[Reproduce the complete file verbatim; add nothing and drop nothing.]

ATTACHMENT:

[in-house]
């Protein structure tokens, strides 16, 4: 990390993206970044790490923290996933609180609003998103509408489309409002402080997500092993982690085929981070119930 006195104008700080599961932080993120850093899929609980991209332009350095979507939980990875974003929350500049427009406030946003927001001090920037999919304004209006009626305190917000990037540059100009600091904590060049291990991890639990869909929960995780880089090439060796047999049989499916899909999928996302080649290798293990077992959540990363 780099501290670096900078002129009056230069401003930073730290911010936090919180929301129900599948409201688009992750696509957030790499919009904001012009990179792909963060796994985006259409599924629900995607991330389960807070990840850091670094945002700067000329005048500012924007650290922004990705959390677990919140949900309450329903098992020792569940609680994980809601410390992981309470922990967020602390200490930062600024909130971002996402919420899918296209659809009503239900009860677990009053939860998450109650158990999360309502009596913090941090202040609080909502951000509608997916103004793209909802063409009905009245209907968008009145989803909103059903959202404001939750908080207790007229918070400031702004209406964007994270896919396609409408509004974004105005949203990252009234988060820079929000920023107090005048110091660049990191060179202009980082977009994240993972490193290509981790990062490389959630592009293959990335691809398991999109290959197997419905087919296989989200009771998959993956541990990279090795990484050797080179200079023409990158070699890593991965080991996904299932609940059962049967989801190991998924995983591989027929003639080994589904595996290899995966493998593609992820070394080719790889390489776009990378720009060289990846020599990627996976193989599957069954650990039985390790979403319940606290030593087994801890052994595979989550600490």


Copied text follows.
[in-house]
């Protein structure tokens, strides 16, 4: 990390993206970044790490923290996933609180609003998103509408489309409002402080997500092993982690085929981070119930 006195104008700080599961932080993120850093899929609980991209332009350095979507939980990875974003929350500049427009406030946003927001001090920037999919304004209006009626305190917000990037540059100009600091904590060049291990991890639990869909929960995780880089090439060796047999049989499916899909999928996302080649290798293990077992959540990363 780099501290670096900078002129009056230069401003930073730290911010936090919180929301129900599948409201688009992750696509957030790499919009904001012009990179792909963060796994985006259409599924629900995607991330389960807070990840850091670094945002700067000329005048500012924007650290922004990705959390677990919140949900309450329903098992020792569940609680994980809601410390992981309470922990967020602390200490930062600024909130971002996402919420899918296209659809009503239900009860677990009053939860998450109650158990999360309502009596913090941090202040609080909502951000509608997916103004793209909802063409009905009245209907968008009145989803909103059903959202404001939750908080207790007229918070400031702004209406964007994270896919396609409408509004974004105005949203990252009234988060820079929000920023107090005048110091660049990191060179202009980082977009994240993972490193290509981790990062490389959630592009293959990335691809398991999109290959197997419905087919296989989200009771998959993956541990990279090795990484050797080179200079023409990158070699890593991965080991996904299932609940059962049967989801190991998924995983591989027929003639080994589904595996290899995966493998593609992820070394080719790889390489776009990378720009060289990846020599990627996976193989599957069954650990039985390790979403319940606290030593087994801890052994595979989550600490």